It’s not always sunny in Philadelphia: A glimpse into my first protest

By Miranda Donohue

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(Charles Fox/Philadelphia Inquirer/TNS)

(Charles Fox/Philadelphia Inquirer/TNS)

It’s been a week since Election Day and the political polarization amongst Americans has not been this prevalent in a very long time. It is not surprising the main social media outlets such as Facebook and Twitter have provided us with the never-ending opinions of our peers and why his or her political ideology should be understood and swallowed by everyone.

I can’t remember the last time I felt so incredibly passionate about wanting to throw out my phone and computer to disconnect with the rest of my world indefinitely. I felt such a foreign form of animosity toward those who disagreed with my political views, a feeling I have never felt before. The desire to answer those Facebook posts that made me ashamed to have friendships with certain people was at its highest. When I felt spiritually drained and politically abhorrent as I left for a Model United Nations conference at the University of Pennsylvania this weekend, I expected the shock to settle in, for it to even germinate into a terrible hatred. However, it did not.

This past Thursday, on North 17th Street in Philadelphia, I witnessed my first protest. The rally certainly wasn’t one my friends and I planned on attending that weekend.

The chants that came from every direction were hypnotizing. Before long I found myself in the nucleus of the crowd, holding tightly onto a banner that stated the misrepresentation of citizens by the president-elect. I witnessed peaceful protesting I had only read about in history books. I witnessed not happy or spiteful protestors but protesters with children, protesters in business attire and protesters with courage. The repeated chants of “We reject the president-elect!” “The people united will never be defeated!” “My body, my choice!” rang through the streets of Philly. About 40 police officers on bicycles remained behind, following the protesters through the streets, not interacting at all. The police force and the protesters were not at odds with one another but rather both felt a shared sense of despair that the protest was not unwarranted.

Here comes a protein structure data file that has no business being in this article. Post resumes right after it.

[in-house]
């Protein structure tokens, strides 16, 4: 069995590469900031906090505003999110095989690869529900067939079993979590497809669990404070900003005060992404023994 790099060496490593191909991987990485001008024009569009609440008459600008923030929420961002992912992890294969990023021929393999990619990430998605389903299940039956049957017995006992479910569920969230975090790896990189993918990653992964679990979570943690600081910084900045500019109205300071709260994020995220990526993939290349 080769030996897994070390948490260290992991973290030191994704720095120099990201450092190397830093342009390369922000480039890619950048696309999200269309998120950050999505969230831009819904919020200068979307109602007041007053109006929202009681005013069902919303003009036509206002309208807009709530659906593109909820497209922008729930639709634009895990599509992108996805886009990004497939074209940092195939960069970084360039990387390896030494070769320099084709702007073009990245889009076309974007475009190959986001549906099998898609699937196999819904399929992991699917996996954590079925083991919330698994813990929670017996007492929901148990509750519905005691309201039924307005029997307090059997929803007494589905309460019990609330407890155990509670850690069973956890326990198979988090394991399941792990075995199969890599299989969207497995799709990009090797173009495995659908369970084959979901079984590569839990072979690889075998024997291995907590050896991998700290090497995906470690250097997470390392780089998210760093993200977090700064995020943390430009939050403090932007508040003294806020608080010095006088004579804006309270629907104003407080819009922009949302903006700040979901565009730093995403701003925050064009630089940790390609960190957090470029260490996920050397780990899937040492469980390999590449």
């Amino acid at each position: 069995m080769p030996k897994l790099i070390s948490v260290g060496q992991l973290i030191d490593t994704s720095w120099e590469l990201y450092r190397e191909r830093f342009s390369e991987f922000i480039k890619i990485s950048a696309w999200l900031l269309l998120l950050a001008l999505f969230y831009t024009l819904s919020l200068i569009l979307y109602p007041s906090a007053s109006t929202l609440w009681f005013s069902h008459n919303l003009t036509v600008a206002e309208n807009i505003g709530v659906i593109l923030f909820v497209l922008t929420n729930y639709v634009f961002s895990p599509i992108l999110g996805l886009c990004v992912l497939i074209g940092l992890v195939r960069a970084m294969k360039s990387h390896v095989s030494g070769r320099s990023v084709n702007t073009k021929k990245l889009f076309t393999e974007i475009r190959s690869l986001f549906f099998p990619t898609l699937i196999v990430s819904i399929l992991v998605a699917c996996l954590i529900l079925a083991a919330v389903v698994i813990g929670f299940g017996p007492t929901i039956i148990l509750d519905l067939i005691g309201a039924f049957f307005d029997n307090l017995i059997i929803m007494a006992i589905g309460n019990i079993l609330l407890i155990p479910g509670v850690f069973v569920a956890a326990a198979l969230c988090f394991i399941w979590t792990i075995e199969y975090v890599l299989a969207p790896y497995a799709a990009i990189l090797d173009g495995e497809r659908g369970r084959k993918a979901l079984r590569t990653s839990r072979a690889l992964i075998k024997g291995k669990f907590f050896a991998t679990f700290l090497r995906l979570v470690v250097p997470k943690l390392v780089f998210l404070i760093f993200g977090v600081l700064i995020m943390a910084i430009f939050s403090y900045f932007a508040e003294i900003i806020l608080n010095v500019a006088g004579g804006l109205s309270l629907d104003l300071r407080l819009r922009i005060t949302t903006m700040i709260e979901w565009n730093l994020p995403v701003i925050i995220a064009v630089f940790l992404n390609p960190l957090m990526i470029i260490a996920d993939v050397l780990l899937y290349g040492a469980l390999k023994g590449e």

It occurred to me after I had left the protest that this is American liberty in its truest and purest form. Peaceful protesting proves the people of a nation still believe in the ideals of America, an establishment based on the pursuit of liberty itself. America was founded on the assumption that freedom is an innate right. Our First Amendment is inclusive of the very freedom of speech, religion and representative government that people are fighting for now more than ever. Unfortunately, these freedoms have now been so warped and disillusioned that they are unrecognizable. People have the right to voice their opinions whether it be in favor of one political party or the other; the lack of violence is necessary to implement change in a non-destructive, non-fatal manner. In order to preserve this specific freedom, we have to let our voices be heard.

The iconic tour destinations in Philadelphia should be viewed, especially in a time that is in such dire need for unity and remembrance of what America stands for in her entirety. Just hours before I encountered the protest, I had toured these integral parts of Philadelphia such as the Liberty Bell. It resonated with me deeply as a symbol of independence and liberty. The Bell was a tool used at one time to ring out important announcements and commencements, and now is the time for peaceful protests to ring and have their messages heard.

Miranda Donohue is a Collegian columnist and can be reached at [email protected]